President Trump’s campaign announced Wednesday that he had raised $24.8 million over 24 hours as he kicked off his re-election bid, an enormous haul that punctuates the financial advantage he is expected to enjoy over his Democratic challengers in 2020.

Mr. Trump’s one-day total was more than any Democratic presidential candidate raised in the entire first quarter of 2019, though it included money that went to joint fund-raising committees with the Republican National Committee. It came as he held a huge rally in Orlando, Fla., on Tuesday night, telling throngs of cheering supporters that his new campaign slogan would be “Keep America Great.”

Democratic strategists have fretted for months that Mr. Trump will spend 2019 building up a large war chest while the 23 Democrats running for president raise far smaller sums and then use that money to bludgeon one another in the primary campaign.

Mr. Trump had already raised nearly $100 million for his re-election effort by the end of March, and had more than $40 million still on hand at that time. His campaign has spent millions of dollars on online advertising on platforms like Facebook and Google to find potential small donors, an investment that appeared to pay off handsomely on Tuesday.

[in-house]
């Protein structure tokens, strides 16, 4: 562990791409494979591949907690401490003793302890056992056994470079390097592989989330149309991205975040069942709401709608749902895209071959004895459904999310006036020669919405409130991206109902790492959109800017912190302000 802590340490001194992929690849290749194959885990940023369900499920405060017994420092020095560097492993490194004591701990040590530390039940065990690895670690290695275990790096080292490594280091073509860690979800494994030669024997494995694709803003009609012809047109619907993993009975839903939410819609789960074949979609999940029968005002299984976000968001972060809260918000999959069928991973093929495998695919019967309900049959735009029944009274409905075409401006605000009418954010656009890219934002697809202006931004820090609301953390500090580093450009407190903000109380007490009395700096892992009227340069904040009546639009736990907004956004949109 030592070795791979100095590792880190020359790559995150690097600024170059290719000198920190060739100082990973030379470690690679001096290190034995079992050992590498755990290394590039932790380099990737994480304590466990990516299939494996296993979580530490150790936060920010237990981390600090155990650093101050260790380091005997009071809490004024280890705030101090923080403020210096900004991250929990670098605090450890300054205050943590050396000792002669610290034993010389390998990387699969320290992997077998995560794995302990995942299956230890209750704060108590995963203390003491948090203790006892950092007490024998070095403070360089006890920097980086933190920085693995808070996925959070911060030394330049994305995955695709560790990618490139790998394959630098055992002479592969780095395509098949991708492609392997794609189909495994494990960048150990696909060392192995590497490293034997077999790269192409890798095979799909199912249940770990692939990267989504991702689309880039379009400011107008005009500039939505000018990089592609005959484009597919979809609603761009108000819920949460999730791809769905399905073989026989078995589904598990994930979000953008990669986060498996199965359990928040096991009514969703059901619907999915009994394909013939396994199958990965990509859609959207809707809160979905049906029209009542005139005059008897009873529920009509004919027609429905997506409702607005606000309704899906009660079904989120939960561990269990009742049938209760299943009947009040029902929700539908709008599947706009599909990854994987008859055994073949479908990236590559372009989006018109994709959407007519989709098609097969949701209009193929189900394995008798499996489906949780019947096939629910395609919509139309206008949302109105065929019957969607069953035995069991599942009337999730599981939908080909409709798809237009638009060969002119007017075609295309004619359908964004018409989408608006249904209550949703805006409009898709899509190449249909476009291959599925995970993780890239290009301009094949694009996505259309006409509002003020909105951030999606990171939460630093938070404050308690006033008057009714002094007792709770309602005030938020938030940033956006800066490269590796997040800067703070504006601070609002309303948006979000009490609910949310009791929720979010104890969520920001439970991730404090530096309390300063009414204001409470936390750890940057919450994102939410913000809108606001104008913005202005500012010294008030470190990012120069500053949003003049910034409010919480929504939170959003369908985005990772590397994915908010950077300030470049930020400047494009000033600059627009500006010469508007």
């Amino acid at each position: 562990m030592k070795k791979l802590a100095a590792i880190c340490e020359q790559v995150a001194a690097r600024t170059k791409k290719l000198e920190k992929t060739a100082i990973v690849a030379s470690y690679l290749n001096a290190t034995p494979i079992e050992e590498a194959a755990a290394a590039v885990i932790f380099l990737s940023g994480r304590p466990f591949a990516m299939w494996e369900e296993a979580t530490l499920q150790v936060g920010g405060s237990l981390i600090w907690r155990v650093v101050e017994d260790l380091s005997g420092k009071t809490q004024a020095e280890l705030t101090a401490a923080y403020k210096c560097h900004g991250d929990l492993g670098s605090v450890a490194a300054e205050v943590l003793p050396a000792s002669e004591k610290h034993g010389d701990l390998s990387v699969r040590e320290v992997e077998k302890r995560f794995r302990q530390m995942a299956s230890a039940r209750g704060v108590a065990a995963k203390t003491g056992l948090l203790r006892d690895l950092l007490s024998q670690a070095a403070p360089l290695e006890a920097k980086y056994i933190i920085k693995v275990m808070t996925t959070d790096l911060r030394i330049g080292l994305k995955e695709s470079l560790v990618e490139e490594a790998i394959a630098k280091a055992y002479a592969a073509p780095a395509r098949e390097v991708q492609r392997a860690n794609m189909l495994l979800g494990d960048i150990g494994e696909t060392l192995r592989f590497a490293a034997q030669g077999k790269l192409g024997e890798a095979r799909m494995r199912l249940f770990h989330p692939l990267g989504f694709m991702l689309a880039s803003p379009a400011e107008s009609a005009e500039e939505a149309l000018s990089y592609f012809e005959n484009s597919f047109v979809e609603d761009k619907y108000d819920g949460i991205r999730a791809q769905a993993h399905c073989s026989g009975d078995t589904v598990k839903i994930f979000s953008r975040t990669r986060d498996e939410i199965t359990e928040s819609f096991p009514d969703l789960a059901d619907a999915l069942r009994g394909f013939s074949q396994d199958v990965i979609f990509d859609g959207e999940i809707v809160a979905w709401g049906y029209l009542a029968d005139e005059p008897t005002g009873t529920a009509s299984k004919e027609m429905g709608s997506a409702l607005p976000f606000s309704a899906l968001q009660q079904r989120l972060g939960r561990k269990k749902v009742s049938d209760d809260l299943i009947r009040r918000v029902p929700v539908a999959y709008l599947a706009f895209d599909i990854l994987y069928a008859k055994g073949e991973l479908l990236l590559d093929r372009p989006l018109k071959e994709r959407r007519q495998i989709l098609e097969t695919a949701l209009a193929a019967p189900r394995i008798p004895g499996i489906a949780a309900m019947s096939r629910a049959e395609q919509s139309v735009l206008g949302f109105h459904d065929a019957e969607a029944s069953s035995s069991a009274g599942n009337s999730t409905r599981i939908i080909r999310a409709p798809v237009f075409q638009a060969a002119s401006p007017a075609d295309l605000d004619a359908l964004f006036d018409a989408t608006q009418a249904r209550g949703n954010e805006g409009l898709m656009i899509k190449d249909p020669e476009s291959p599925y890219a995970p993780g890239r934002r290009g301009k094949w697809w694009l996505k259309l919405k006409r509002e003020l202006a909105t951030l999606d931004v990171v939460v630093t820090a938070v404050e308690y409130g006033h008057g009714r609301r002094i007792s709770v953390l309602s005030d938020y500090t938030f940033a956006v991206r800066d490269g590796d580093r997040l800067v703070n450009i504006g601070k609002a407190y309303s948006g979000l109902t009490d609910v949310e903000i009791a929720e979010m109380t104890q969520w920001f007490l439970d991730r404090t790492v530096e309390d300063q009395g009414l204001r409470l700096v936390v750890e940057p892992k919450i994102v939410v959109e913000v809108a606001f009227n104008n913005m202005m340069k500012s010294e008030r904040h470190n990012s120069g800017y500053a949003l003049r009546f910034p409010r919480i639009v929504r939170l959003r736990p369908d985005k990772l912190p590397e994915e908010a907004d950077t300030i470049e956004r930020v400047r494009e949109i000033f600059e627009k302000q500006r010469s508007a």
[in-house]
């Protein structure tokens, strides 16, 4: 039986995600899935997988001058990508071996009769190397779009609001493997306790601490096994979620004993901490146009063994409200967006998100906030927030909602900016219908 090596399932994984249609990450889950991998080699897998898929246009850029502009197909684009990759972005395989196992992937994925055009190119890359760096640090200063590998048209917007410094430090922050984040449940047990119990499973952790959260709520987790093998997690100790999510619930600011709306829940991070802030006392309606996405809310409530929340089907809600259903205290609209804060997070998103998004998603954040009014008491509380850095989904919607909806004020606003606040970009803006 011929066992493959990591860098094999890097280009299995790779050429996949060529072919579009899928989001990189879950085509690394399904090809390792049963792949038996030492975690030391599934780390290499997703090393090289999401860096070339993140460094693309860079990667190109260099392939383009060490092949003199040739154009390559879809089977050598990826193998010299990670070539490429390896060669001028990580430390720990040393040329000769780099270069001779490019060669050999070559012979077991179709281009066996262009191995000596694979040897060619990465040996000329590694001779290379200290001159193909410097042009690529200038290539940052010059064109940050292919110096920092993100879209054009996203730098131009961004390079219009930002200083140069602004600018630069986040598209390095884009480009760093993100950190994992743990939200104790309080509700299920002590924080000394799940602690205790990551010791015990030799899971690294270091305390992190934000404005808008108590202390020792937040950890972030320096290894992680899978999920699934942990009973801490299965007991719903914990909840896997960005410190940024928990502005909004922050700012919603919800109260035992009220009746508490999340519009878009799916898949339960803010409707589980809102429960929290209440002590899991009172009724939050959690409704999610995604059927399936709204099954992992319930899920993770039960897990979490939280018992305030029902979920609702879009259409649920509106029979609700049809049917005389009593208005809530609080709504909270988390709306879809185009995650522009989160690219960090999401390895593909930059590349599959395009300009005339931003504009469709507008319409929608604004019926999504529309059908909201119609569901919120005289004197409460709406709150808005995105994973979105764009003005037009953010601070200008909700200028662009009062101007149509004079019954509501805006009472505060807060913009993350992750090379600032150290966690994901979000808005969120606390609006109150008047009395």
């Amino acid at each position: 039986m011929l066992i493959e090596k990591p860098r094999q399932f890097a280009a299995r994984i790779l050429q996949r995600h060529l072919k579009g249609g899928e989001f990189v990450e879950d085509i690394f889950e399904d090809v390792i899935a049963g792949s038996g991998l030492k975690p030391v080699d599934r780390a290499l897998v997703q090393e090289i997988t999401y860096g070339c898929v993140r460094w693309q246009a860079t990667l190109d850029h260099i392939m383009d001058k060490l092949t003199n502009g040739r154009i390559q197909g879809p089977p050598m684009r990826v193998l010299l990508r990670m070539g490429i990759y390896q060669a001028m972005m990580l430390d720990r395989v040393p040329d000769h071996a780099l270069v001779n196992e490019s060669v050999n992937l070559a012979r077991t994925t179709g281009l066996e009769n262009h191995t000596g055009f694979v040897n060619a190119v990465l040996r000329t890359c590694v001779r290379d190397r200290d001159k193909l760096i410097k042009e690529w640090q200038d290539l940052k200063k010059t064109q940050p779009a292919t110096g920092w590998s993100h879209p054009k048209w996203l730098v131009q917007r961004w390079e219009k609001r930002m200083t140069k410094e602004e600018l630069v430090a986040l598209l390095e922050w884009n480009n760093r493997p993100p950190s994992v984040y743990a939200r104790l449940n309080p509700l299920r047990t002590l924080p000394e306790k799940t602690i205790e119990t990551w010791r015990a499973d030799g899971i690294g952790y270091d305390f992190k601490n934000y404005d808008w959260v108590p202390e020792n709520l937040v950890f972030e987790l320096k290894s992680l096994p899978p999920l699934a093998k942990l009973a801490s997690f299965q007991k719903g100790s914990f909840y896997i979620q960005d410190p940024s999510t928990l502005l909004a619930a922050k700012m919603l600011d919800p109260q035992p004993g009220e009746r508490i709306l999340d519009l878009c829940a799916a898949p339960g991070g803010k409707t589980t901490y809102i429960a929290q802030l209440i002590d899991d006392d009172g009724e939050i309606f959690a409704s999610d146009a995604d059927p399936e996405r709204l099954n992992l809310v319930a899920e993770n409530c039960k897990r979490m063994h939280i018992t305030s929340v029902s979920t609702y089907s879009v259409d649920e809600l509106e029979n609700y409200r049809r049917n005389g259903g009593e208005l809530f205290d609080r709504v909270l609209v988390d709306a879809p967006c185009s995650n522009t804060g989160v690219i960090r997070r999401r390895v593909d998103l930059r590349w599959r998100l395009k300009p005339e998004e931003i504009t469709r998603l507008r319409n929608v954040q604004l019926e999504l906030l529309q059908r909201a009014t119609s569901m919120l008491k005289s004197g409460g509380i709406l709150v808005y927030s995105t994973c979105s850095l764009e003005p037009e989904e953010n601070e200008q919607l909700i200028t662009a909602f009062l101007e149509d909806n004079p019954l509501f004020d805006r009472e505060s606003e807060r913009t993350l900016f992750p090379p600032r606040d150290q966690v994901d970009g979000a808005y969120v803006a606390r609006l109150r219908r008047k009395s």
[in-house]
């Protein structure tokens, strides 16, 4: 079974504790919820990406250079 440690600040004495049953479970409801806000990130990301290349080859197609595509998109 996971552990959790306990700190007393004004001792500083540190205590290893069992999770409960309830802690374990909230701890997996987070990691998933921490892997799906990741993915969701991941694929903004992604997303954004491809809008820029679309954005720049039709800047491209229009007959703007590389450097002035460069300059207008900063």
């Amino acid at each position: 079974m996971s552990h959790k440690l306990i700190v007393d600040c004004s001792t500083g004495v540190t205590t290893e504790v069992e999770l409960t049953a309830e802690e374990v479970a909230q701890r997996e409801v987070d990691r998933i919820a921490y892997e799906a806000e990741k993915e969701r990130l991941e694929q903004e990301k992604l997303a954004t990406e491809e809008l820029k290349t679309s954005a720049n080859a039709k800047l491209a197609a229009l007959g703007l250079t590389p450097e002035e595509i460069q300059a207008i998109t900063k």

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A spokesman for the R.N.C. said the $24.8 million figure was the total for the Trump campaign and its two joint fund-raising committees with the party, which can accept checks for larger sums. Republicans had organized a day of phone calls to major donors on Tuesday to maximize their fund-raising haul.

All told, $6 million was raised online, with an average contribution of $44; $8 million came from the phone-bank operation run jointly by the campaign and the R.N.C.; and $10.8 million came from larger donors to the R.N.C., a party official said.

One of the financial advantages an incumbent president enjoys is the ability to raise money in larger increments through the party.

Mr. Trump filed papers with the Federal Election Commission for his re-election campaign on Jan. 20, 2017, the day he was inaugurated, but his team considered Tuesday the public kickoff of his 2020 bid.

The single-day take of $24.8 million was nearly quadruple what former Vice President Joseph R. Biden Jr. collected in the 24 hours after he officially declared himself a candidate, $6.3 million. Mr. Biden’s 24-hour total was the best of any Democrat in the race.

In fact, Mr. Trump’s haul was more than Mr. Biden, Senator Bernie Sanders, former Representative Beto O’Rourke, Senator Kamala Harris and Senator Elizabeth Warren raised in their first 24 hours as candidates — combined.

Mr. Sanders raised the most money of any Democrat in the first quarter of this year, $18.2 million, followed by Ms. Harris ($12 million) and Mr. O’Rourke ($9.4 million). Mr. Biden, who entered the race in April, has not yet filed a quarterly fund-raising report but told donors this week that his campaign had raised nearly $20 million so far.

Mr. Trump and his allies celebrated their fund-raising success on Twitter on Wednesday. “Crushing the competition,” wrote Brad Parscale, the president’s campaign manager.